I think the goal for redevelopment in our neighborhoods has to be homeownership, otherwise we will have to be doing the same thing 30, maybe 50 years down the road.

What challenges does the land bank face in redeveloping vacant buildings?

The big issue we have is that the numbers just don’t work to redevelop many of these great, beautiful old properties.

There is a gap between what it costs to redevelop a property and what it can realistically sell for to homeowners. So the system incentivizes low-grade rental units that are owned by out-of-town landlords from places like New York who leech off the residents of Hartford.

We need to figure out how to break this cycle of capital leaving our city while our residents remain in substandard rental housing.

Our big question financially is how do we stimulate local development of these properties while reducing that delta to make homeownership a realistic end result?

The state Department of Housing originally granted the land bank $5 million. I would like to create a revolving loan fund that local developers can tap into to develop land bank properties and a bank of subsidies that provide an opportunity for each developer to build capital on the properties while selling them to homeowners in our city.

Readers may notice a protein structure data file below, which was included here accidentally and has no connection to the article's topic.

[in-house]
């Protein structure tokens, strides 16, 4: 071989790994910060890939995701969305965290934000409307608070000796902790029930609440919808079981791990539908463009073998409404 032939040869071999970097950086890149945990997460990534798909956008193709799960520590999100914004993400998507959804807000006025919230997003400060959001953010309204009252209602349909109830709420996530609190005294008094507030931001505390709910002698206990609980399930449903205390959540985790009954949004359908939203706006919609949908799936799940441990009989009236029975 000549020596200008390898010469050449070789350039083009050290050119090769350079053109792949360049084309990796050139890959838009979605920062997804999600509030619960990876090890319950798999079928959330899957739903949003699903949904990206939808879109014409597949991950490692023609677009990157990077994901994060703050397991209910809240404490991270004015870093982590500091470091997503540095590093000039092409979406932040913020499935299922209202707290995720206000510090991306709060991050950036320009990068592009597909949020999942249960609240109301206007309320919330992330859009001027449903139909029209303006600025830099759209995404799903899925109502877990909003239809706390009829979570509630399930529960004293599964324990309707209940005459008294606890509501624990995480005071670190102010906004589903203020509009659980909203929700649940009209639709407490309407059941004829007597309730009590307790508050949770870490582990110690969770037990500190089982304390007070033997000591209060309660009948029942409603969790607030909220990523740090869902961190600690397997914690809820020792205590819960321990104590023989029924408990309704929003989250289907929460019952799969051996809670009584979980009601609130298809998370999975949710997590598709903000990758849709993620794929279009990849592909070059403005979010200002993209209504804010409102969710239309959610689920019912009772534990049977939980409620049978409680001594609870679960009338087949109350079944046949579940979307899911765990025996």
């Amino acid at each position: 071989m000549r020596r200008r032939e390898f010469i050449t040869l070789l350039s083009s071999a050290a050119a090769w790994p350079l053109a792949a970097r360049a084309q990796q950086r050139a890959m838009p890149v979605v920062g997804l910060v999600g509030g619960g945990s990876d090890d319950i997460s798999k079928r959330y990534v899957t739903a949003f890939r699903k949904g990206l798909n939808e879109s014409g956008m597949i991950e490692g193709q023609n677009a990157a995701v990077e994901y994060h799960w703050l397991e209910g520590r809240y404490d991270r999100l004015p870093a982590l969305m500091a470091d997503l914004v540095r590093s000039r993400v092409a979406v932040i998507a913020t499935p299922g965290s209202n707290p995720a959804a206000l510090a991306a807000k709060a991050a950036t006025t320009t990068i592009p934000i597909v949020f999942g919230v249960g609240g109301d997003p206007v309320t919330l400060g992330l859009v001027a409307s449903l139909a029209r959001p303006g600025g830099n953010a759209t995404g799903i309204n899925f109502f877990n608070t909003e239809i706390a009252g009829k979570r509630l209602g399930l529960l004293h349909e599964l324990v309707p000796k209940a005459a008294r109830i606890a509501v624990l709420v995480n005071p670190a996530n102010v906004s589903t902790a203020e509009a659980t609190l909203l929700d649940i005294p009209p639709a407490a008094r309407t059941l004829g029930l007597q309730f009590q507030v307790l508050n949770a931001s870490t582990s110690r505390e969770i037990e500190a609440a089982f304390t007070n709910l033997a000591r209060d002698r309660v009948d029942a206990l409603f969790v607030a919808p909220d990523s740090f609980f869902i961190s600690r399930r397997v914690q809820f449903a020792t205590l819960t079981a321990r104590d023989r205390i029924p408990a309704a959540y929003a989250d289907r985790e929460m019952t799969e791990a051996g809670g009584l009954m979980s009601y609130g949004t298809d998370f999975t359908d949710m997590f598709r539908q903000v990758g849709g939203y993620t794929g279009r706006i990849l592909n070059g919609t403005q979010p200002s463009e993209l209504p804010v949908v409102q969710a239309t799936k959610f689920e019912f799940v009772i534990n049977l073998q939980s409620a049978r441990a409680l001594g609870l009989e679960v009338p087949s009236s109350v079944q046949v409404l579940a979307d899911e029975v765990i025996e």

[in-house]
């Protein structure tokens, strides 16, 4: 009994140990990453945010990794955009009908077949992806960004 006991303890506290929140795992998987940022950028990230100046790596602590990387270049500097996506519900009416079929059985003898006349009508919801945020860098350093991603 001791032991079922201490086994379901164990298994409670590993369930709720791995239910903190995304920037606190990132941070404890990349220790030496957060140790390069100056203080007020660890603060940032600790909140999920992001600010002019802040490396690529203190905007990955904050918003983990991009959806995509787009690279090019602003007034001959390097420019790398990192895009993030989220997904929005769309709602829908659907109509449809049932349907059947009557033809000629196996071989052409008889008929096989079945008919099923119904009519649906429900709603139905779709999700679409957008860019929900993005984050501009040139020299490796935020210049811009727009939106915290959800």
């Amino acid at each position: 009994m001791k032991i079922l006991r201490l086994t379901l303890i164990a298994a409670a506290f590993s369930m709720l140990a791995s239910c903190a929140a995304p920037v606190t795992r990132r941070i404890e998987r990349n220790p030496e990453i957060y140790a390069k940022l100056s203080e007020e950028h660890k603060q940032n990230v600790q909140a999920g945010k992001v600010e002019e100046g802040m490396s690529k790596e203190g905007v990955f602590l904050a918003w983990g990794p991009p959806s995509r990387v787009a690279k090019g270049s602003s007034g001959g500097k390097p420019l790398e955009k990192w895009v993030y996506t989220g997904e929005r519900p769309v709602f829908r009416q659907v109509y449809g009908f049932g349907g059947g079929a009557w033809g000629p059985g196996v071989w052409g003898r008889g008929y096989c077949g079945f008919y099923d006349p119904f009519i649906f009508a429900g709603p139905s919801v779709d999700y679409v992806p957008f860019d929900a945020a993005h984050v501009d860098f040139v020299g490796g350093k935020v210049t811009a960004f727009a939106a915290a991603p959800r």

Are you looking for annual funding from the city or state?

I think we are going to put together a capital stack that includes maybe a little money from the city, hopefully money from the state, we are applying for a few grants, and some private dollars.

So, it seems like the land bank won’t be the primary developer in most of these projects. Is that right?

We get properties from the city of Hartford and we have some latitude in terms of what we can hypothetically do with them.

We feel like the best use of our resources is to find the right developers to develop those properties. I think that a developer with skin in the game is going to do a much better job than a large nonprofit that hires a general contractor.